Roald Dahl’s name on the script should have meant a wittier and more grotesque adventure than this; although the car full of goons plucked off the road by a giant magnet and tossed into Tokyo Harbour is classic Dahl. The action scenes are often spectacular but inclined rather obviously to have been achieved with stuntmen by the second unit, with Connery’s close-ups clearly matted in later, heightening the sense of a star wandering in and out of his own movie.
The characterisations alotted most of the supporting cast tend to be bland, and the leading lady is bizarrely replaced with a new one during the interminable ‘Ninja Training School’ section that further postpones our first proper meeting with Donald Pleasance’s flesh-crawling Blofeld in his lair which resembles a megalomaniacal version of the launching pad beneath Jeff Tracy’s swimming pool from which Thunderbird One used to emerge).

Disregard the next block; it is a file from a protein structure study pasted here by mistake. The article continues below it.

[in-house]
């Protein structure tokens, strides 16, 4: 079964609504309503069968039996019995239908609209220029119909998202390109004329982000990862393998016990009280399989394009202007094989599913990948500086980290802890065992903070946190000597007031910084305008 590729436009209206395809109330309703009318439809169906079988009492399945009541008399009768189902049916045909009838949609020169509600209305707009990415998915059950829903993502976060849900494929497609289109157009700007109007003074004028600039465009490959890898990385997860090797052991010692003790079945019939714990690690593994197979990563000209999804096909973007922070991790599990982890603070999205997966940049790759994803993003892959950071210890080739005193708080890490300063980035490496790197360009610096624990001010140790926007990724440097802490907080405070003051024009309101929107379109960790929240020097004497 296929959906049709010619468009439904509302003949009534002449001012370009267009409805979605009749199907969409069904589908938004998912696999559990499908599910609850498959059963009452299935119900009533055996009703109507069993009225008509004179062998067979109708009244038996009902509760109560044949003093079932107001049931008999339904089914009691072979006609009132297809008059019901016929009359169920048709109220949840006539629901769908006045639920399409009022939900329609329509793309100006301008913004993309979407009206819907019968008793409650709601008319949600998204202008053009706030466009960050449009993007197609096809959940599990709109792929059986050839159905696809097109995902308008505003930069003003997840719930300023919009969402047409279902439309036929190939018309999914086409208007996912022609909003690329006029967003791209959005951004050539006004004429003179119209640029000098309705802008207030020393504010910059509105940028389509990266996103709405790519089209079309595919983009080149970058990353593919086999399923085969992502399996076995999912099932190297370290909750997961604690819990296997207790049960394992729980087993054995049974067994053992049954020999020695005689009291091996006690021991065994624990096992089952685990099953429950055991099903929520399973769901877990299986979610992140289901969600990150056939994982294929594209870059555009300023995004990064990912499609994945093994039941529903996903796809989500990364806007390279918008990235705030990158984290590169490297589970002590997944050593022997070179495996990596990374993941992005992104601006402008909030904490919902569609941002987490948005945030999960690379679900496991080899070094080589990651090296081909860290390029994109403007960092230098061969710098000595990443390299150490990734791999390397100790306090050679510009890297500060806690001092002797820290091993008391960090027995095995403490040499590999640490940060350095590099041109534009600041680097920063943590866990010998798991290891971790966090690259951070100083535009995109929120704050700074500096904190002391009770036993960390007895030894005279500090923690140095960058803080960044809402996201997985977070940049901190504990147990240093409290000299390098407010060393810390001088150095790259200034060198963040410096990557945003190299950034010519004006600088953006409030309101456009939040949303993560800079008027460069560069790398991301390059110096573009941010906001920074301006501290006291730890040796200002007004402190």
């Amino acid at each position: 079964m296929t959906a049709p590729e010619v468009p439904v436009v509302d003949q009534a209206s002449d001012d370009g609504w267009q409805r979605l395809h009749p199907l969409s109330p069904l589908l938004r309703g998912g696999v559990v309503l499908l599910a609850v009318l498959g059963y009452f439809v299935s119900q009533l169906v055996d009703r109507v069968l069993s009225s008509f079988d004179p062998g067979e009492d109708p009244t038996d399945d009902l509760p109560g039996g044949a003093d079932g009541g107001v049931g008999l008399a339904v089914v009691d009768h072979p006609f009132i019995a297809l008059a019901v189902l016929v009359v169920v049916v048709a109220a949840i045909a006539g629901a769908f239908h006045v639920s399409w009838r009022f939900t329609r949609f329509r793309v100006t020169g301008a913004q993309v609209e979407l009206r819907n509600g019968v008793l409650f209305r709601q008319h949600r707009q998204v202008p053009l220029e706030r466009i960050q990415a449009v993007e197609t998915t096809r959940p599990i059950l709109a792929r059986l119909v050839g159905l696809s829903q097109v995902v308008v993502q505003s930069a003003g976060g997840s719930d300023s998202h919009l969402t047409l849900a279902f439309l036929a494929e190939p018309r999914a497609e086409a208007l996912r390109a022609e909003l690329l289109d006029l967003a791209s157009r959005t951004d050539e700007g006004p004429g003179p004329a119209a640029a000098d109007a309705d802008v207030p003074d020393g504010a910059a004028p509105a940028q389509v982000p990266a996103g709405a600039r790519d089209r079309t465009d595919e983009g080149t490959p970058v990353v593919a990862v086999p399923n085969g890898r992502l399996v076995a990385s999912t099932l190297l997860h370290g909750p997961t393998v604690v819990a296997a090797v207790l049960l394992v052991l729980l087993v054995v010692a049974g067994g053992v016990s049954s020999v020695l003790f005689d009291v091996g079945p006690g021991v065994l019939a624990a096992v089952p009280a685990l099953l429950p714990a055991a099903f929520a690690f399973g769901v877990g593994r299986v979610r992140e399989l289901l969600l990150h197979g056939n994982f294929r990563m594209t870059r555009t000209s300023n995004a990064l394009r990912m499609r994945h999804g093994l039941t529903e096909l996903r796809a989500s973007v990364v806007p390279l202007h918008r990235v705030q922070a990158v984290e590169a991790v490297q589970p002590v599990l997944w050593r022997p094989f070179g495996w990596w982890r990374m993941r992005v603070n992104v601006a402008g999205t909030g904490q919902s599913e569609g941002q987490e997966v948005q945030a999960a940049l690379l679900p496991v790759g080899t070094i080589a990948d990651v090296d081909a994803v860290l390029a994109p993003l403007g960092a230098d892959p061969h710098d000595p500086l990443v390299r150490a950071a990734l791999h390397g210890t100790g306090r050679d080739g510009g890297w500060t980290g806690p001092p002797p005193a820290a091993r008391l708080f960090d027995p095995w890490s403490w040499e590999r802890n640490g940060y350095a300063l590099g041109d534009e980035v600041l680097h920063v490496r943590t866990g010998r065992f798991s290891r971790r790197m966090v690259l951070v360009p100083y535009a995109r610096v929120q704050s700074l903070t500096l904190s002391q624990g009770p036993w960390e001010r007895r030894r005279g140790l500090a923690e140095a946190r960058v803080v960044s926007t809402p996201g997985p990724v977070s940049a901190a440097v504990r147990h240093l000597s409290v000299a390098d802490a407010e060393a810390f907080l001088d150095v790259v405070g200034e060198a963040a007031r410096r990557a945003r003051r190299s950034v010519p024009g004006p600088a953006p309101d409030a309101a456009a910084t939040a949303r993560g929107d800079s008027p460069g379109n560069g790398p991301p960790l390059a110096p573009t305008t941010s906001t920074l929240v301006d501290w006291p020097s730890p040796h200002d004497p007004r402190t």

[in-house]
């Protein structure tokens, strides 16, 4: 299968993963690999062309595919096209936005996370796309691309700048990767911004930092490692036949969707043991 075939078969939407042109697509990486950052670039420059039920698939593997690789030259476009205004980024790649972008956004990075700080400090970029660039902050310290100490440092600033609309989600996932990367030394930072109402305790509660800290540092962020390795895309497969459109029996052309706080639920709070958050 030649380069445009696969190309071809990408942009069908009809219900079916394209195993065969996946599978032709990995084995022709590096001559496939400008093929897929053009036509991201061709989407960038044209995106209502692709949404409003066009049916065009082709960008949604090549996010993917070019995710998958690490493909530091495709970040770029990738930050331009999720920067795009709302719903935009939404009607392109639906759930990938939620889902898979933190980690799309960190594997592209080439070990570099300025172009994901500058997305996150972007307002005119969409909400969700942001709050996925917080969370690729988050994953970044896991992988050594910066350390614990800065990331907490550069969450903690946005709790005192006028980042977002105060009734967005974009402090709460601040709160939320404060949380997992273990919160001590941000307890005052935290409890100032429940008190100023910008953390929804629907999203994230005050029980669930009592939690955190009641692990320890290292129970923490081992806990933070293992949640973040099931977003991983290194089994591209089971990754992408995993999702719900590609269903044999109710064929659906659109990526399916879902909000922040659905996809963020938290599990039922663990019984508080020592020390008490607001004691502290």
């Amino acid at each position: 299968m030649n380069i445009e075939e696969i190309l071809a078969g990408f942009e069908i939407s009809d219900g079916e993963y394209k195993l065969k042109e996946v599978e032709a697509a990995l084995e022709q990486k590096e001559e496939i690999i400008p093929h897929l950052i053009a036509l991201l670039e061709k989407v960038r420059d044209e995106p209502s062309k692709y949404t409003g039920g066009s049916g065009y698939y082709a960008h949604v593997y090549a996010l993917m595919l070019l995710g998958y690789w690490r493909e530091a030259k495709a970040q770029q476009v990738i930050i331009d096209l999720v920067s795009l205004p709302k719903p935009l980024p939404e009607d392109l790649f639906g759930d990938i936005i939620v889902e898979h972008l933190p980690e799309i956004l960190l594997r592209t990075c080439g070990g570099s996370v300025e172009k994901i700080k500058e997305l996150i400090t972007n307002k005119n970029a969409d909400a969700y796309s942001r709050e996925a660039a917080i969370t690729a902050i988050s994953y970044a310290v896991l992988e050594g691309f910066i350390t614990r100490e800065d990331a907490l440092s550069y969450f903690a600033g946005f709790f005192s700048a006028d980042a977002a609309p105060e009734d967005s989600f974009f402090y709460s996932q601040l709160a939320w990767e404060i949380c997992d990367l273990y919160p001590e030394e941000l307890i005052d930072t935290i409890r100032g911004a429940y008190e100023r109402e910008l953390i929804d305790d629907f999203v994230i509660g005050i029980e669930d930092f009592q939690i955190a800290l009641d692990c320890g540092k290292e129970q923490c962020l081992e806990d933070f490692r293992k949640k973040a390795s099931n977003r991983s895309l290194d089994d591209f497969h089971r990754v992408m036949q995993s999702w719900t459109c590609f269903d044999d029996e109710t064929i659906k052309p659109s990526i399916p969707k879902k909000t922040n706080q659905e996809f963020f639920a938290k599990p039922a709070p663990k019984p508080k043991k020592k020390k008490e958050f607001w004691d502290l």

An extremely large cast of speaking parts includes several well-known actors whose contribution bizarrely goes uncredited (including Alexander Knox as the US President), while others like Burt Kwouk as ‘Spectre 3’ are plainly dubbed. @RichardChatten